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I would like to ask if I am right to use a Gaussian family in my GAM analysis. I have some count data of the number of animals captured per 100 traps, which is not normally distributed. Then I did a log transformation and the shape is better, but it's still not normally distributed. I have some zeros in my data. I have continuous values after the transformation, and I get an error if I run the GAM with Poisson family and model selection like so:

raveco1p.gam  <-gam(logRAVtrapsb ~ 1 + region + logarea + Type, data=dd, family = "poisson")

There were 18 warnings (use warnings() to see them)

> summary(raveco1p.gam)

Family: Poisson 
Link function: log 

Formula:
logRAVtrapsb ~ 1 + region + logarea + Type

Parametric coefficients:
                Estimate Std. Error z value Pr(>|z|)   
(Intercept)      -3.9693     1.7281  -2.297   0.0216 * 
region1   1.2937     0.4417   2.929   0.0034 **
logarea           0.4033     0.1688   2.390   0.0169 * 
Type1      1.5471     1.1976   1.292   0.1964   
---
Signif. codes:  0 ‘***’ 0.001 ‘**’ 0.01 ‘*’ 0.05 ‘.’ 0.1 ‘ ’ 1


R-sq.(adj) =  0.445   Deviance explained = 42.5%
UBRE = -0.11976  Scale est. = 1         n = 44

> options(na.action = "na.fail")
> dredge(raveco1p.gam)
Fixed term is "(Intercept)"
Global model call: gam(formula = logRAVtrapsb ~ 1 + region + logarea + Type, family = "poisson", 
    data = dd)
---
Model selection table 
  (Intrc)  logar regin Type df logLik AICc
1 -0.5112                    0   -Inf  Inf
2 -1.3000 0.2169             2   -Inf  Inf
3 -1.2400            +       1   -Inf  Inf
4 -1.8450 0.1977     +       3   -Inf  Inf
5  0.7358                 +  1   -Inf  Inf
6 -1.7000 0.2547          +  3   -Inf  Inf
7 -0.2002            +    +  3   -Inf  Inf
8 -3.9690 0.4033     +    +  4   -Inf  Inf
Models ranked by AICc(x) 
There were 50 or more warnings (use warnings() to see the first 50)

When I used Gaussian family, there were no problems. Is this the correct approach?

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I would start with the raw count, the actual number of animals found. This would be an integer number. The model I would start with would be a Poisson as the count response is strictly non-negative and discrete (can't have 2.5 animals). I would include an offset in the model that was the number of traps. An offset term is a term that receives a fixed coefficient of 1 (not a value estimated from the data). Assuming you use the default/canonical link for the Poisson family (the log link), you would add + offset(log(n_traps)) to the model formula, which would have the effect of turning the response from a count into a count per trap, but this is all happening internal to the model, you still retain the discrete, non-negative nature of the response.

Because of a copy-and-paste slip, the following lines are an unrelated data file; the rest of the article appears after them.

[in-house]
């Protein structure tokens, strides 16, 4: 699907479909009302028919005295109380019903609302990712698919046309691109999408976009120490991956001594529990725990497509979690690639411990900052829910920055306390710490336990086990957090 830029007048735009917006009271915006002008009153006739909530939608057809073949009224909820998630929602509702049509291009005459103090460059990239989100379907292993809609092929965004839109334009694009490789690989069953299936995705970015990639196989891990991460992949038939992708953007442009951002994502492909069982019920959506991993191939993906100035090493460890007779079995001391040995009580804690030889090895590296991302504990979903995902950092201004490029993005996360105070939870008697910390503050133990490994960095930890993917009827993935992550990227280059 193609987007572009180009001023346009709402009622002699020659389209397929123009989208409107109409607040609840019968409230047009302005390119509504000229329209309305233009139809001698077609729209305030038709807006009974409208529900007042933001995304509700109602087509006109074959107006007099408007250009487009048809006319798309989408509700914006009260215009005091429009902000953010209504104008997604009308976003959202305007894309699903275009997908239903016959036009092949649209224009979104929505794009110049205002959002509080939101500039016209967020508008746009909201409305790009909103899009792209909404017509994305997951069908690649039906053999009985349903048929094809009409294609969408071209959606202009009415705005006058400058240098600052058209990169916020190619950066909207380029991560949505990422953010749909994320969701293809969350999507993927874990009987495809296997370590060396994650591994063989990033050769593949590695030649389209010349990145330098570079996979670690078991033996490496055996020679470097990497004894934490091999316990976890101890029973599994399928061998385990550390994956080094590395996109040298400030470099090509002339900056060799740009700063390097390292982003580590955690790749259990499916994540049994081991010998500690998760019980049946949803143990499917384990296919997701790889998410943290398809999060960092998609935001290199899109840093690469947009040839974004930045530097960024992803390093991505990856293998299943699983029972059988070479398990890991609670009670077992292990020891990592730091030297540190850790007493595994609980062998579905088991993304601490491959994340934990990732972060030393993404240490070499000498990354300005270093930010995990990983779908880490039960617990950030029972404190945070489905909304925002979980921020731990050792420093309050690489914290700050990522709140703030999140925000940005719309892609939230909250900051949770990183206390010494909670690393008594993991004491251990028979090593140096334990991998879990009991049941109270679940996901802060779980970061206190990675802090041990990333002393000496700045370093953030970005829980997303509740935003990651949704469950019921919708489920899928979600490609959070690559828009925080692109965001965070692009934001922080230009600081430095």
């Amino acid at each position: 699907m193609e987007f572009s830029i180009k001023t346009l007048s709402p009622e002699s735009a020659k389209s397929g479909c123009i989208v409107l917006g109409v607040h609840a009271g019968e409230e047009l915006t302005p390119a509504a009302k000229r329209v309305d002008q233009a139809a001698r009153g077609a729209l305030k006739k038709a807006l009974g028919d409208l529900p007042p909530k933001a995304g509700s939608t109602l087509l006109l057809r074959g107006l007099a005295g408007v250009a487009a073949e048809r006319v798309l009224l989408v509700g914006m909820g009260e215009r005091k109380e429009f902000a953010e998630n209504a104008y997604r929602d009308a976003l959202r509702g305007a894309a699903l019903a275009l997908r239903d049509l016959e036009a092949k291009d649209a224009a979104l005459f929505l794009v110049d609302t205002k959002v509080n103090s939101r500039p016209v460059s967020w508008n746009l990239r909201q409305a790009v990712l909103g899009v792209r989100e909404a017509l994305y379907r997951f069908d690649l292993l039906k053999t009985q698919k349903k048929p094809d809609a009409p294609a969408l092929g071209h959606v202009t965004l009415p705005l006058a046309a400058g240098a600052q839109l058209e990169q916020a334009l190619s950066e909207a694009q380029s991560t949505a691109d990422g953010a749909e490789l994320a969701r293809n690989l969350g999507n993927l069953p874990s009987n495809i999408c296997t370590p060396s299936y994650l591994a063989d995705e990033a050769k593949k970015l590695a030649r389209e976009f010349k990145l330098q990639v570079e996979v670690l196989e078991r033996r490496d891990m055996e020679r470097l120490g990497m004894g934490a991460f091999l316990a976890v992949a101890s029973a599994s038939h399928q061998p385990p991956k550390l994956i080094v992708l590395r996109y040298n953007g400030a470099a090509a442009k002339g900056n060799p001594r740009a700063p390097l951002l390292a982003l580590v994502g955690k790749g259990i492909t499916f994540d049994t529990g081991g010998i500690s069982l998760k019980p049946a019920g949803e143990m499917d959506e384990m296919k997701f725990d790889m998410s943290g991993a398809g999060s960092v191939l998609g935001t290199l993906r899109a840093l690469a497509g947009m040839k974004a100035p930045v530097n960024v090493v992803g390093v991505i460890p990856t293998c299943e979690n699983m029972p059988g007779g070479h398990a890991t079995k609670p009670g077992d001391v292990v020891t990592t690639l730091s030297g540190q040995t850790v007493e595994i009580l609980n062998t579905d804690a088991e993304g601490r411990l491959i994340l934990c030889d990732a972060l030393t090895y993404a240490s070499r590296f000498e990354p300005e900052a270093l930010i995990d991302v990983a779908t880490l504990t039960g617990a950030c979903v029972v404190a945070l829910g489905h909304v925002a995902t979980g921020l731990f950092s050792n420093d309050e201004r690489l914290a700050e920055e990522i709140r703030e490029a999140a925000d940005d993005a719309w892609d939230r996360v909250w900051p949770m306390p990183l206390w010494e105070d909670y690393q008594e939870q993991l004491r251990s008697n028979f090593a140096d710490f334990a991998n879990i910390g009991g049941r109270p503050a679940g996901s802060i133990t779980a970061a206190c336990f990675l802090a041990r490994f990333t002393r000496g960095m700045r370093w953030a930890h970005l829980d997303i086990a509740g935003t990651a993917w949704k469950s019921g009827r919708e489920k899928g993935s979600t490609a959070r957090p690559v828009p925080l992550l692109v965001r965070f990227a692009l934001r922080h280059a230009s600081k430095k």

The GLM/GAM avoids the need to log transform the response as that transformation can cause problems; the log of a zero count is -infinity which you can't include in the model. This has lead some to add a continuity correction of say log(count + 1), but this causes problems too. Also, you are most likely interested in the actual counts, not their logarithms. If you log transform the response and then fit a model your model is for the expected value of the log-count, not the expected value of the count. You can back-transform this expectation to the non-log scale of course, but due to Jensen's inequality, the back-transformed expected log-count is not the same as thing as the expected count. So if you log-transform the data you are fitting a model on a response scale that you are likely not interested in and is probably harder to communicate to your intended audience.

In summary:

  1. model the raw counts; don't transform them
  2. use a response distribution that respects the features of the data; the Gaussian distribution is for all real values between -Inf and +Inf, which doesn't match count data (non-negative integer values). The Poisson is a reasonable starting point as it has support for the non-negative integers, but it is often too restricted a distribution to model the features of animal abundance data. Commonly used alternatives are the Negative Binomial (use family = nb() in mgcv::gam() for example) for data with more variance that that assumed by the Poisson.
  3. include the "effort" variable as an offset. This has the effect of standardising the response so that you are modelling the count per unit effort (count per trap in this case), but it does so internal to the model. You can still recover the observed counts by multiplying the expected count for each observation (the fitted value) by the number of traps, for example.

Some useful references on this are, cited in order of reading:

O’Hara, R. B., and D. J. Kotze. 2010. Do not log-transform count data. Methods Ecol. Evol. 1: 118–122. doi:10.1111/j.2041-210X.2010.00021.x

Ives, A. R. 2015. For testing the significance of regression coefficients, go ahead and log-transform count data. Methods Ecol. Evol. doi:10.1111/2041-210X.12386

Warton, D. I., M. Lyons, J. Stoklosa, and A. R. Ives. 2016. Three points to consider when choosing a LM or GLM test for count data. Methods Ecol. Evol. doi:10.1111/2041-210X.12552

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